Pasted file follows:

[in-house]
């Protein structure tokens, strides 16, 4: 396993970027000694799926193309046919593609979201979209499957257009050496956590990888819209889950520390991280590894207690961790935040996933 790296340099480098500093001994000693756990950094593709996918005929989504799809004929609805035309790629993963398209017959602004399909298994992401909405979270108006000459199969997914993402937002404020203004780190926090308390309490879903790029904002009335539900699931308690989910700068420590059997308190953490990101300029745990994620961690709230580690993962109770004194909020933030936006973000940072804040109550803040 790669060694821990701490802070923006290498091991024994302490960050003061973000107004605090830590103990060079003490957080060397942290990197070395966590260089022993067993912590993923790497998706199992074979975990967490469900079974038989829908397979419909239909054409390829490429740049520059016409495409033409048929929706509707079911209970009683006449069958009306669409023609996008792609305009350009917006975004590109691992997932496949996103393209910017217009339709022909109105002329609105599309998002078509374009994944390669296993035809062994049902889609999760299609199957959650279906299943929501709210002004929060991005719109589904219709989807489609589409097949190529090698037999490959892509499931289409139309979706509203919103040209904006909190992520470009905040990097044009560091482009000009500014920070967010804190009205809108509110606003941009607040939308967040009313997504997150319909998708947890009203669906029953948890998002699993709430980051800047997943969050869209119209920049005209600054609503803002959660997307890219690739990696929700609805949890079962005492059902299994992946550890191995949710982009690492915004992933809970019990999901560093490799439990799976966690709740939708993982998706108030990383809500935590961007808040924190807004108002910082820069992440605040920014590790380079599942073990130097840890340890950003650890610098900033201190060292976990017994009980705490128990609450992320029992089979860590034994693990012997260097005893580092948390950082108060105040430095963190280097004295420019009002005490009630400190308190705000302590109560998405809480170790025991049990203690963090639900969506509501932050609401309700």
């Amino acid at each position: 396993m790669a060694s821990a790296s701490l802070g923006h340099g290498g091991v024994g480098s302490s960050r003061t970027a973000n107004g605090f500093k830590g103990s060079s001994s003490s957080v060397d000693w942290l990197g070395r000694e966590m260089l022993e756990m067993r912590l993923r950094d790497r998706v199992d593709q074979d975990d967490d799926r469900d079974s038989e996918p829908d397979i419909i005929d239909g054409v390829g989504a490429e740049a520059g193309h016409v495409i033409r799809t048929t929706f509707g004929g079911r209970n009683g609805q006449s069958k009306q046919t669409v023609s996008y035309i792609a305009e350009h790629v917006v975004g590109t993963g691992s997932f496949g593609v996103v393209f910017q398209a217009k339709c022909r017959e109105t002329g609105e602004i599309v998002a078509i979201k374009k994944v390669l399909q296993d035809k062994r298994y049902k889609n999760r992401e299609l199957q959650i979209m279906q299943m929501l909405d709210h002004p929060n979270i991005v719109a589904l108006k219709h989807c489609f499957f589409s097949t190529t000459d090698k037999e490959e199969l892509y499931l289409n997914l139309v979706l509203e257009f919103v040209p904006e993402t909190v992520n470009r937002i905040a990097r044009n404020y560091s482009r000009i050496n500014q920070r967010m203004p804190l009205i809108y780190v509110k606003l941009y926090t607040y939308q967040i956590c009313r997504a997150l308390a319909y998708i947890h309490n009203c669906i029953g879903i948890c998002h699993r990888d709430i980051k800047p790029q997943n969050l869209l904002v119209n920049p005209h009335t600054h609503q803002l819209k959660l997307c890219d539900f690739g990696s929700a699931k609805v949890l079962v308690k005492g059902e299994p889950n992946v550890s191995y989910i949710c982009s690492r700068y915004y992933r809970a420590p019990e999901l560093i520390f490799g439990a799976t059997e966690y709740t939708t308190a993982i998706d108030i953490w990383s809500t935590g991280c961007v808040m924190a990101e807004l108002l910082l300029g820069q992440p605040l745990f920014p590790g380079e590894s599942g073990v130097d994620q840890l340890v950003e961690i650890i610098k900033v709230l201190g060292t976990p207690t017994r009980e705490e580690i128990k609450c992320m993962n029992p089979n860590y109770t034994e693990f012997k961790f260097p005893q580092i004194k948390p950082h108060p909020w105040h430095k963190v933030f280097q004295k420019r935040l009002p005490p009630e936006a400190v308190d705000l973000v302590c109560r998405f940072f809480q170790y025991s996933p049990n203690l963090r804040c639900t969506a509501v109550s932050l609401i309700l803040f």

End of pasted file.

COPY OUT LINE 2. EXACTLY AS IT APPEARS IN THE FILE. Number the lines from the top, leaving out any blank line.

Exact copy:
């Protein structure tokens, strides 16, 4: 396993970027000694799926193309046919593609979201979209499957257009050496956590990888819209889950520390991280590894207690961790935040996933 790296340099480098500093001994000693756990950094593709996918005929989504799809004929609805035309790629993963398209017959602004399909298994992401909405979270108006000459199969997914993402937002404020203004780190926090308390309490879903790029904002009335539900699931308690989910700068420590059997308190953490990101300029745990994620961690709230580690993962109770004194909020933030936006973000940072804040109550803040 790669060694821990701490802070923006290498091991024994302490960050003061973000107004605090830590103990060079003490957080060397942290990197070395966590260089022993067993912590993923790497998706199992074979975990967490469900079974038989829908397979419909239909054409390829490429740049520059016409495409033409048929929706509707079911209970009683006449069958009306669409023609996008792609305009350009917006975004590109691992997932496949996103393209910017217009339709022909109105002329609105599309998002078509374009994944390669296993035809062994049902889609999760299609199957959650279906299943929501709210002004929060991005719109589904219709989807489609589409097949190529090698037999490959892509499931289409139309979706509203919103040209904006909190992520470009905040990097044009560091482009000009500014920070967010804190009205809108509110606003941009607040939308967040009313997504997150319909998708947890009203669906029953948890998002699993709430980051800047997943969050869209119209920049005209600054609503803002959660997307890219690739990696929700609805949890079962005492059902299994992946550890191995949710982009690492915004992933809970019990999901560093490799439990799976966690709740939708993982998706108030990383809500935590961007808040924190807004108002910082820069992440605040920014590790380079599942073990130097840890340890950003650890610098900033201190060292976990017994009980705490128990609450992320029992089979860590034994693990012997260097005893580092948390950082108060105040430095963190280097004295420019009002005490009630400190308190705000302590109560998405809480170790025991049990203690963090639900969506509501932050609401309700």